We Need to Talk About Failure..
Updated: Nov 30, 2020
I’ve lost count of the times I’ve heard amazing, strong women like you say they fear failure.
“But what if it goes wrong?”
“What will people think?”’
“I can’t bear the disappointment of letting myself down...”
As a coach, I know it’s totally normal to fear failure, but it’s a shit-show for confidence if your desire to avoid it overtakes your ability to take action.
The fear of f*cking-up becomes so great that it sabotages your chances of doing the good stuff. You effectively become your own worst enemy. You stop pushing yourself, give up - or even worse - you just don’t try at all.
Before you know it, you’re trapped in a cycle of negative thinking – frustrated by your inability to take action and full of shame that you feel that way in the first place. And shame corrodes self-confidence. It eats away at you, fuels bad decisions and further restricts your ability to put yourself out there.
The fear of failure tends to boil down to three things.
1) A fear of risk. Our brains are programmed to focus on the negative and look for the risk in every situation. When you can’t guarantee success, action can seem like a massive gamble. You focus on playing it safe. Afterall, it’s snug in your comfort zone and it’s hard to move out of it. But as you know, it’s often the biggest gambles that yield the greatest rewards.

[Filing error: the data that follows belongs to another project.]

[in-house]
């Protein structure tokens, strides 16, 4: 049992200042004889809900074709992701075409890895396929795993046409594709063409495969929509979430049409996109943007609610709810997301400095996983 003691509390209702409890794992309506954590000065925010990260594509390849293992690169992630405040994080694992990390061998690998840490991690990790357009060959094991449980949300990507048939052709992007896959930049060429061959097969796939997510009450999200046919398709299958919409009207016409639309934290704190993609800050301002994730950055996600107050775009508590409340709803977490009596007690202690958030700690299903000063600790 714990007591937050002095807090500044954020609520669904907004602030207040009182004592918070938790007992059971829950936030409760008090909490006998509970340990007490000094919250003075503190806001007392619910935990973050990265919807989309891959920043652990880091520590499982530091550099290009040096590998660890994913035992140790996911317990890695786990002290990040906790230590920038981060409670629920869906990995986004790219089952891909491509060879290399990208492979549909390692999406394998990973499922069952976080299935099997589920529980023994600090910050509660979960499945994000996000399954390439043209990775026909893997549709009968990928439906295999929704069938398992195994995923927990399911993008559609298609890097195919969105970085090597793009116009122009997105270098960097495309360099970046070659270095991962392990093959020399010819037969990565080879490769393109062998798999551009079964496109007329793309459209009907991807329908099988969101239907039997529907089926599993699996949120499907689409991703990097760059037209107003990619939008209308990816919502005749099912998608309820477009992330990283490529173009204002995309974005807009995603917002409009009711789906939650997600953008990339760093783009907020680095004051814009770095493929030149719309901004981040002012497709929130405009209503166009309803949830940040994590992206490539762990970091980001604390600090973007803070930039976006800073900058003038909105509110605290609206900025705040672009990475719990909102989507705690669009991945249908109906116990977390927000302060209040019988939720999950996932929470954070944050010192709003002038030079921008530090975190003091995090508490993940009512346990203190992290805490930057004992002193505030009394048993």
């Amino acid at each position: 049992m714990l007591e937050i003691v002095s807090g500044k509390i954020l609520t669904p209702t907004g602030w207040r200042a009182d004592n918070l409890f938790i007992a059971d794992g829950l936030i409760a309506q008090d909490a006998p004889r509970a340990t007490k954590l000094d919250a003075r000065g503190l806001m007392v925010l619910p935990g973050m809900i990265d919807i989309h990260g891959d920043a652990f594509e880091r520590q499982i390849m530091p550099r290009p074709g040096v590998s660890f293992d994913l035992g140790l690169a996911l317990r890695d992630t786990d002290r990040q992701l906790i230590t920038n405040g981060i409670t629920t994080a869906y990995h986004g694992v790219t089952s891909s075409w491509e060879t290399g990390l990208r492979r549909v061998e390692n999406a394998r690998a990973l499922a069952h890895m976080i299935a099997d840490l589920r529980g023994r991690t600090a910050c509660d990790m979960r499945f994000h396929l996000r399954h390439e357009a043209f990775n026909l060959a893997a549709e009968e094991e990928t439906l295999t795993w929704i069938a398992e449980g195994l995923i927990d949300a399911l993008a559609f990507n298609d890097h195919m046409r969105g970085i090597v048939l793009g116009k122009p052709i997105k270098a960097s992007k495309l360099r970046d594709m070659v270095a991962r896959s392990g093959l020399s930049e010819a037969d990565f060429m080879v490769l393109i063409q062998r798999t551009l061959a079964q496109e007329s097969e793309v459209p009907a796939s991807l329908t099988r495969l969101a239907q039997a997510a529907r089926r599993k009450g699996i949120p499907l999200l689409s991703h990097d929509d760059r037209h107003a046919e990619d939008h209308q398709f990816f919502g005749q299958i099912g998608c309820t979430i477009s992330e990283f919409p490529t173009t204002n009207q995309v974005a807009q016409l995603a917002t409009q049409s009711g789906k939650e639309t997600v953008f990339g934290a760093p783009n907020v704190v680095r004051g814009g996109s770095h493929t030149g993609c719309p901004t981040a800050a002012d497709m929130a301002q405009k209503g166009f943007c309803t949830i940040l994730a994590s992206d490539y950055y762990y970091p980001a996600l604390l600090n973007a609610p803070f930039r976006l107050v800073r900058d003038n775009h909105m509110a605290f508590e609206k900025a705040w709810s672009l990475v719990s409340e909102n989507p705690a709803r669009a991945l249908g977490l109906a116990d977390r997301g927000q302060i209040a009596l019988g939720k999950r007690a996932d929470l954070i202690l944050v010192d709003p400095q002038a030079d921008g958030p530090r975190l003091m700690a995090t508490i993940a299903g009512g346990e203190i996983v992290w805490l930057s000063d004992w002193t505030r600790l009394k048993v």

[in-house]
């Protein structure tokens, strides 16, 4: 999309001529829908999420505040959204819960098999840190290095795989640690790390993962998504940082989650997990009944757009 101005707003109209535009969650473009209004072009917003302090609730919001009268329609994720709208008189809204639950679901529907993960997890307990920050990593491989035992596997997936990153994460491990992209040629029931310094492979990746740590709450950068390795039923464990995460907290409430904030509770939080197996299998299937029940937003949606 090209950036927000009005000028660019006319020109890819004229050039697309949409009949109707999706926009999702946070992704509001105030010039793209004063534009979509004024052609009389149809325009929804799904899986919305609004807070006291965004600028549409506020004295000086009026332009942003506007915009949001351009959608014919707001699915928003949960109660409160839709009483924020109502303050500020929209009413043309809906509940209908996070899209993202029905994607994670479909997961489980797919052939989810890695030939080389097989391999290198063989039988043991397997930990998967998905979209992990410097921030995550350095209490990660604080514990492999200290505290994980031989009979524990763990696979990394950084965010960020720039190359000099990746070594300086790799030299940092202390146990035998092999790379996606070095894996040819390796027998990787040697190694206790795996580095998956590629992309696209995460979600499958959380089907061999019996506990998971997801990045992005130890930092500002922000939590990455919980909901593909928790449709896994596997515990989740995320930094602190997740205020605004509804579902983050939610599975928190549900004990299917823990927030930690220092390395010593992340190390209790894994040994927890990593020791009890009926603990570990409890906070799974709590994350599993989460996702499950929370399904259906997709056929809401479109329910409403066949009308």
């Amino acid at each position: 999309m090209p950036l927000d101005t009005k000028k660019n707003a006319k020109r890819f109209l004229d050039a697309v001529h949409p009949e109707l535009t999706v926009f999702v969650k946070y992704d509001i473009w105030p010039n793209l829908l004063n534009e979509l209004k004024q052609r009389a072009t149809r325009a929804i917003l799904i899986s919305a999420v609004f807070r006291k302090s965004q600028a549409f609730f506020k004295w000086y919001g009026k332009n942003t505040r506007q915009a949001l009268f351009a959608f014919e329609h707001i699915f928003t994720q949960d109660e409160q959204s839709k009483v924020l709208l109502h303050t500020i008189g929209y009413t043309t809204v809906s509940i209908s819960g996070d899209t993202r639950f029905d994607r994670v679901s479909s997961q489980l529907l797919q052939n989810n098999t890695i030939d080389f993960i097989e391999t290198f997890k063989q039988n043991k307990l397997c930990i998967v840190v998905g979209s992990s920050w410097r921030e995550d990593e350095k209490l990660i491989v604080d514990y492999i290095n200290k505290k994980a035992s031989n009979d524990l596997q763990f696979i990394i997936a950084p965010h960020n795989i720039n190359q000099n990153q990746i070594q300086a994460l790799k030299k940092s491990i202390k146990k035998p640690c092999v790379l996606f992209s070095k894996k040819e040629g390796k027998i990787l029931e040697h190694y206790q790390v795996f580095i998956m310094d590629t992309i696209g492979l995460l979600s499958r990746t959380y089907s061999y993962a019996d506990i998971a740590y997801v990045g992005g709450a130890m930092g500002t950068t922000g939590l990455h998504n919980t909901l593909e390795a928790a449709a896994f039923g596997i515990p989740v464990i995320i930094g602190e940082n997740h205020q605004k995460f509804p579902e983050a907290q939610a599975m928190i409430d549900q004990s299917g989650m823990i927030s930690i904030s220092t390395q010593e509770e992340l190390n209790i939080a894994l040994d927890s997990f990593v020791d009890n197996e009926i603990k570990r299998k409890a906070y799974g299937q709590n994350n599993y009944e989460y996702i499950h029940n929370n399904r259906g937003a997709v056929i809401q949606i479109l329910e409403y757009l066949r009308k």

2) The shame of letting others down. You worry what others may think or how you might disappoint them. (And if you’re suffering from impostor syndrome, you can chuck in the fear of letting others see your ‘incompetence’ too.) You stop focusing on what people really think and start mind reading. The nagging inner-voice shouts louder and louder. And that causes those shame levels to sky-rocket.
3) The disappointment of letting yourself down. You worry that you’ll disappoint yourself through your own inability. You hold back from setting goals and working towards them because of it.
This is often rooted in perfectionism. Perhaps you’d rather not do something than do it imperfectly? Thinking moves to black-and-white and you ignore the all-important shades of grey. It becomes all about the end goal rather than appreciating your effort and the process you went through in order to get there.
The trouble is that this fear of failure quickly becomes a self-fulfilling prophecy.
If you don’t put yourself out there, if you don’t take considered risks, if you don’t keep trying, you’ll disappoint yourself over and over again. Before you know it, your confidence is on the floor.
- Have you ever known someone who was full of talent and enthusiasm that amounted to nothing?
- Perhaps you know someone who shies away from promotions or turns down the prospects that would be perfect for them?
- Maybe you’re the one who sees the potential problems and threats behind every opportunity?
They’re all triggered by the fear of failure.
Worryingly, the more you fear failure yourself, the more you can project that fear outwards to other people: your colleagues, your children, your friends and family.